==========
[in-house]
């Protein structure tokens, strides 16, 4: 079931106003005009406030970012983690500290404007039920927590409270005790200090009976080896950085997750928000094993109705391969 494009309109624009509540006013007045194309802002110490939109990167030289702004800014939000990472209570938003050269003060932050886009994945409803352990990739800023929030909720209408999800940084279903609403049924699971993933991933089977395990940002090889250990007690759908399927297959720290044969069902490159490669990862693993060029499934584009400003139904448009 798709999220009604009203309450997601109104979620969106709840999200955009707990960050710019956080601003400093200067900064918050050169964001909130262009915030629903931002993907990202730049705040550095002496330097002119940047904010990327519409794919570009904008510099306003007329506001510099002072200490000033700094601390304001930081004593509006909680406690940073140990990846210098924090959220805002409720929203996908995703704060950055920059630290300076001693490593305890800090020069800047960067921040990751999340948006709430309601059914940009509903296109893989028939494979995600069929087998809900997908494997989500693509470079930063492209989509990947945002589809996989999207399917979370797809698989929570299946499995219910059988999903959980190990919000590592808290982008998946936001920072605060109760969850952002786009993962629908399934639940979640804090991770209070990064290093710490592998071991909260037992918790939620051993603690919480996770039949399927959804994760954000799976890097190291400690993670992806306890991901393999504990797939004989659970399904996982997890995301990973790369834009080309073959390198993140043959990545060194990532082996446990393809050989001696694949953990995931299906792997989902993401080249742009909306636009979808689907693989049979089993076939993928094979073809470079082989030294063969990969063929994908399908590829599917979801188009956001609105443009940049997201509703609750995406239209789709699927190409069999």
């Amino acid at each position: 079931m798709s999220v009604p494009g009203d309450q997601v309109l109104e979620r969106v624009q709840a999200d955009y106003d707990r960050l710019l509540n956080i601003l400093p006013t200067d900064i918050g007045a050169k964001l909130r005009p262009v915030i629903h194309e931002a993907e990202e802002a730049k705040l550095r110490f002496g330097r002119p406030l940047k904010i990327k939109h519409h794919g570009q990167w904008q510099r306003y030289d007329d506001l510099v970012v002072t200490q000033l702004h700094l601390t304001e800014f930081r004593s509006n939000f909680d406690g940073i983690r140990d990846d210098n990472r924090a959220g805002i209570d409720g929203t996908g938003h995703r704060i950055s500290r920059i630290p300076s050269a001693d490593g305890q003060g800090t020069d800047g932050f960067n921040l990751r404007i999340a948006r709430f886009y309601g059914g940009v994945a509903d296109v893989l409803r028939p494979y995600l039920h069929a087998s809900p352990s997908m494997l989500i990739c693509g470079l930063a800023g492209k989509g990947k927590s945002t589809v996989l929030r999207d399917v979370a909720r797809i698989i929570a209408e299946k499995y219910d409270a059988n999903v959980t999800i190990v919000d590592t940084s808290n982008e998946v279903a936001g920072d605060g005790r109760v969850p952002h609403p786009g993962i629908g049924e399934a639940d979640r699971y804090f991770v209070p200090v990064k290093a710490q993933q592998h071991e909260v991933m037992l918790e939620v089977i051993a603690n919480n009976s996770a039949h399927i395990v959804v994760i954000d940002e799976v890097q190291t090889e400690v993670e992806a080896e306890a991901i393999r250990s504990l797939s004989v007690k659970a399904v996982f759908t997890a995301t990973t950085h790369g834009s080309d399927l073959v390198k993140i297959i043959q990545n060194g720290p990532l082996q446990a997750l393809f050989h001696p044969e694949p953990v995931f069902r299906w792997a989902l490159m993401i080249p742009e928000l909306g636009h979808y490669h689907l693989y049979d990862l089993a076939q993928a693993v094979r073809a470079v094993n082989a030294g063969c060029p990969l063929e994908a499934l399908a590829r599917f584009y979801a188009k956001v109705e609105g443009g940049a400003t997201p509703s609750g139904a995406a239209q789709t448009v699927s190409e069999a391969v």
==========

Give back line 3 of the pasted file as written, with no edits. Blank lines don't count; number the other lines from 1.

């Amino acid at each position: 079931m798709s999220v009604p494009g009203d309450q997601v309109l109104e979620r969106v624009q709840a999200d955009y106003d707990r960050l710019l509540n956080i601003l400093p006013t200067d900064i918050g007045a050169k964001l909130r005009p262009v915030i629903h194309e931002a993907e990202e802002a730049k705040l550095r110490f002496g330097r002119p406030l940047k904010i990327k939109h519409h794919g570009q990167w904008q510099r306003y030289d007329d506001l510099v970012v002072t200490q000033l702004h700094l601390t304001e800014f930081r004593s509006n939000f909680d406690g940073i983690r140990d990846d210098n990472r924090a959220g805002i209570d409720g929203t996908g938003h995703r704060i950055s500290r920059i630290p300076s050269a001693d490593g305890q003060g800090t020069d800047g932050f960067n921040l990751r404007i999340a948006r709430f886009y309601g059914g940009v994945a509903d296109v893989l409803r028939p494979y995600l039920h069929a087998s809900p352990s997908m494997l989500i990739c693509g470079l930063a800023g492209k989509g990947k927590s945002t589809v996989l929030r999207d399917v979370a909720r797809i698989i929570a209408e299946k499995y219910d409270a059988n999903v959980t999800i190990v919000d590592t940084s808290n982008e998946v279903a936001g920072d605060g005790r109760v969850p952002h609403p786009g993962i629908g049924e399934a639940d979640r699971y804090f991770v209070p200090v990064k290093a710490q993933q592998h071991e909260v991933m037992l918790e939620v089977i051993a603690n919480n009976s996770a039949h399927i395990v959804v994760i954000d940002e799976v890097q190291t090889e400690v993670e992806a080896e306890a991901i393999r250990s504990l797939s004989v007690k659970a399904v996982f759908t997890a995301t990973t950085h790369g834009s080309d399927l073959v390198k993140i297959i043959q990545n060194g720290p990532l082996q446990a997750l393809f050989h001696p044969e694949p953990v995931f069902r299906w792997a989902l490159m993401i080249p742009e928000l909306g636009h979808y490669h689907l693989y049979d990862l089993a076939q993928a693993v094979r073809a470079v094993n082989a030294g063969c060029p990969l063929e994908a499934l399908a590829r599917f584009y979801a188009k956001v109705e609105g443009g940049a400003t997201p509703s609750g139904a995406a239209q789709t448009v699927s190409e069999a391969v």